It seems that us humans aren’t the only culprits in contributing to the problem of climate change. The humble earthworm could be having an impact too, according to findings reported in a new study.
Although earthworms contribute little directly, they have a big effect on the soil surrounding them. Soil plays a major role in greenhouse gas emissions; approximately 20% of global carbon dioxide, a third of methane, and two-thirds of nitrous oxide emissions originate from soils.
It is thought that earthworms have a number of effects on their underground habitat. Not only do they stimulate natural biological processes involving plant roots and microorganisms, but their burrowing also has big consequences for the physical structure of the soil. These activities can increase greenhouse gas emissions, but they can also act to help the soil store carbon more efficiently. Thus, the net effect of the presence of earthworms in the soil has been unclear.
A team of scientists working in the Netherlands, the US, and Colombia recently sought to determine the overall effect. They looked at the results of 237 separate experiments from other published studies to explore the role that earthworms play in global greenhouse gas emissions.
The researchers discovered that the presence of earthworms in soil increased carbon dioxide emissions by 33% and nitrous oxide emissions by 42%. However, these statistics are complicated by the fact that earthworms can increase emissions of one greenhouse gas while reducing emissions of the other. To work out the overall impact, scientists need to scrutinise experiments that look at both gases at the same time. When the research team did this, they discovered that earthworms increased the global warming potential of soil by 16% overall.
However, before we form vigilante groups to seek out and destroy the earthworm population, it’s important to remember that humans, not earthworms, remain the major cause of global warming. In fact, we are directly affecting the soil, which in turn alters the behaviour of its vermian inhabitants. Ingrid Lubbers, a soil scientist and lead author of the report in question, said, “our study shows earthworms are an important actor through which humans can cause nitrous oxide emissions”. She continued, “it also suggests that, due to the increasing habitat for earthworms over the coming decades, earthworm-induced emissions may increase. But these emissions are largely conditional on humans adding fertiliser to agricultural systems”.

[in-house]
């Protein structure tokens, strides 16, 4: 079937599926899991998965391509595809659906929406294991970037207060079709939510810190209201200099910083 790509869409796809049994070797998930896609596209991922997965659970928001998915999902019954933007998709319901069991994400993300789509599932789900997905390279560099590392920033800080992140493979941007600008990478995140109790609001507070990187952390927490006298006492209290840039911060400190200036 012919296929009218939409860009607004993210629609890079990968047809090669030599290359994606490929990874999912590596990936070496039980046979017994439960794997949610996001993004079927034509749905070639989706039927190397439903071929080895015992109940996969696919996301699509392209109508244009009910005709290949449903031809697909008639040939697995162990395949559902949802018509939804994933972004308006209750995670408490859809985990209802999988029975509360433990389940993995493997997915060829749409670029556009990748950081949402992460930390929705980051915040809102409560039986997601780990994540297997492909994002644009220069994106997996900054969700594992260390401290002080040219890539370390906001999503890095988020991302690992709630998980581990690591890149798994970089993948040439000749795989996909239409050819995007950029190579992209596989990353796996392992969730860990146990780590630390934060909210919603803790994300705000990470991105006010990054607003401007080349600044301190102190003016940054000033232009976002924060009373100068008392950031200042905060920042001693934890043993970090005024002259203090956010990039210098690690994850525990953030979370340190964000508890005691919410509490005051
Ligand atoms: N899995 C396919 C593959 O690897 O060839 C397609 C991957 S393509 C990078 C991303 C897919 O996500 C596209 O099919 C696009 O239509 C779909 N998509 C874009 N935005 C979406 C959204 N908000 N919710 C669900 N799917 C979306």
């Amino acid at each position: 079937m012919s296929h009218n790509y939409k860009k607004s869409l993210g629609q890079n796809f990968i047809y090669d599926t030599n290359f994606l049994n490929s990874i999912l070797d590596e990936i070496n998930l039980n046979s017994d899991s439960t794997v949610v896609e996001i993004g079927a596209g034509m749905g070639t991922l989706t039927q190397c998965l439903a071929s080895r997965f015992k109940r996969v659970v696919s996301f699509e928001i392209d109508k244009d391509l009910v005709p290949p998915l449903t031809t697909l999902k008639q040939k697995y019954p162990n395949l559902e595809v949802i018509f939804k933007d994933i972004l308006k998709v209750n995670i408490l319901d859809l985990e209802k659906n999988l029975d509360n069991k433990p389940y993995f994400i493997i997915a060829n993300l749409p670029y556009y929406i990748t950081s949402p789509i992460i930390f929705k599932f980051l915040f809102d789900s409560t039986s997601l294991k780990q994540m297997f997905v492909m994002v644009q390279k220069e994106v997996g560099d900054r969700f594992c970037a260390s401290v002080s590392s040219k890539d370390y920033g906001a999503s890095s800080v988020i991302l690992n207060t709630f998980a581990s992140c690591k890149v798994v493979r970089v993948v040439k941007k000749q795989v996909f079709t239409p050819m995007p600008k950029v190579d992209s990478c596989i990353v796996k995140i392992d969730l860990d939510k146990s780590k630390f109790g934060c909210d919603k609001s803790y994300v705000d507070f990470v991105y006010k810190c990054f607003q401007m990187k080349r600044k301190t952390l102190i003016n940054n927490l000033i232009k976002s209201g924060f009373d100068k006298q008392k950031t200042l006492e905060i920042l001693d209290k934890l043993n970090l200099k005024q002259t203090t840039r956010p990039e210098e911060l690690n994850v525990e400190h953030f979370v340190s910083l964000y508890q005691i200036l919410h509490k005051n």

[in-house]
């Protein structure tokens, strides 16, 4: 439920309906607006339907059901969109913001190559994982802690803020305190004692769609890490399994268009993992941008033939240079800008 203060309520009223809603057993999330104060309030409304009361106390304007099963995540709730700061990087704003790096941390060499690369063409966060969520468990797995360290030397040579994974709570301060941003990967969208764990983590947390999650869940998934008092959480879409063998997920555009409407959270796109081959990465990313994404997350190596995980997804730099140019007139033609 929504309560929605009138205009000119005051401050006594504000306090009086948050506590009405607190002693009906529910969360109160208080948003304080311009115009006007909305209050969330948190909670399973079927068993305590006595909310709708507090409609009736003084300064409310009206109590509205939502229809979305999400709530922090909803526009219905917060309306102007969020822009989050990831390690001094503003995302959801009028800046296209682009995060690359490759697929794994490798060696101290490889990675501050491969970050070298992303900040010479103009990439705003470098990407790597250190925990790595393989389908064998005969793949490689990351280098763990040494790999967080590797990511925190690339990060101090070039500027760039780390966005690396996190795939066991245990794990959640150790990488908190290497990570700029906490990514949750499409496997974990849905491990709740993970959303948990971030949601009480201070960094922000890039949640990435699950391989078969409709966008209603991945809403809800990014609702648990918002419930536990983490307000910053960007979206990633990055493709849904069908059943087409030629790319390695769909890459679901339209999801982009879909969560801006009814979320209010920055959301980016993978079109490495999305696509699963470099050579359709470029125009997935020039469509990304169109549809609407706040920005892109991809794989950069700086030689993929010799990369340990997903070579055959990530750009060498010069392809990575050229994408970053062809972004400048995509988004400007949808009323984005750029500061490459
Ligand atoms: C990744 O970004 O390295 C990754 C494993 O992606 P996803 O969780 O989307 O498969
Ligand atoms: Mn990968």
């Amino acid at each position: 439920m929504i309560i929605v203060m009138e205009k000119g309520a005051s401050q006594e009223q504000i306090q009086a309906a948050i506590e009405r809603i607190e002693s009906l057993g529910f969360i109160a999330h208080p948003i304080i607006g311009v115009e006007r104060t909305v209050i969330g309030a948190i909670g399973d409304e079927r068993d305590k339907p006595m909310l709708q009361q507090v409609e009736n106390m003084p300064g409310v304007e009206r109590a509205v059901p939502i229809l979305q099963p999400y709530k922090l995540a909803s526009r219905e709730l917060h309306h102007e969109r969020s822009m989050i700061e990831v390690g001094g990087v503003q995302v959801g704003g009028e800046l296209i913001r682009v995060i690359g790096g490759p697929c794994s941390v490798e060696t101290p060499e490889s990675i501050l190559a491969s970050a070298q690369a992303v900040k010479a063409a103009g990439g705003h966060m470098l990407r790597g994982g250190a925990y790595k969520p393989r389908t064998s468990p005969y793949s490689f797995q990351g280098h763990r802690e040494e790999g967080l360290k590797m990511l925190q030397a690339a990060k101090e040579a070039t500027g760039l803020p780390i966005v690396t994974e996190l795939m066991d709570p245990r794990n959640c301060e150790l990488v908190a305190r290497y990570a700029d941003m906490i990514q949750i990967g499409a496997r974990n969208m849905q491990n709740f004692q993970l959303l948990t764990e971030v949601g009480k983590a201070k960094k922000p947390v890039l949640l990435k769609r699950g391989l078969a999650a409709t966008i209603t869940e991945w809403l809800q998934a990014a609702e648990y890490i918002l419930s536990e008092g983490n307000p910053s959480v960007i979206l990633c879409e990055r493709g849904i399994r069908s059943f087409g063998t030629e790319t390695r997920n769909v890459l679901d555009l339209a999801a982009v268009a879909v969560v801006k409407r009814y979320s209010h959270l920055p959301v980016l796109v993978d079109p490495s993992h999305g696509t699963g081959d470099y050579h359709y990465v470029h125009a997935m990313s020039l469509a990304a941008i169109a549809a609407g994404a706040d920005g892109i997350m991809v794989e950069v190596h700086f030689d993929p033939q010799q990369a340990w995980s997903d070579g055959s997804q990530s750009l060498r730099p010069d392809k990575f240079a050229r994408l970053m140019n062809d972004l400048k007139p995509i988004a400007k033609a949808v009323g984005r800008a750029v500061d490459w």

As modern farming adapts and expands to deal with the increasing demand for food that a growing population requires, the human-induced effects of earthworms will surely only increase. However, the debate is still open as to the overall effect of these creatures. Prof. Keith Goulding, Scientific Director of the Department of Sustainable Soils and Grassland Systems based at the Rothamsted Research Institute in Hertfordshire, is wary of these findings. He said of the study, “yes, soil with earthworms might release more nitrous oxide and carbon dioxide but the worms improve soil structure, reducing compaction and waterlogging, and thus denitrification, and are vital for the incorporation of organic material”. He concluded, “while just measuring carbon dioxide and nitrous oxide might show greater emission when worms are present, the bigger picture shows them to be beneficial”.
So, while the earthworm population is set to increase over the coming decades it seems that the overall effect of this on global warming is still a hot topic for debate. A veritable can of worms has been opened…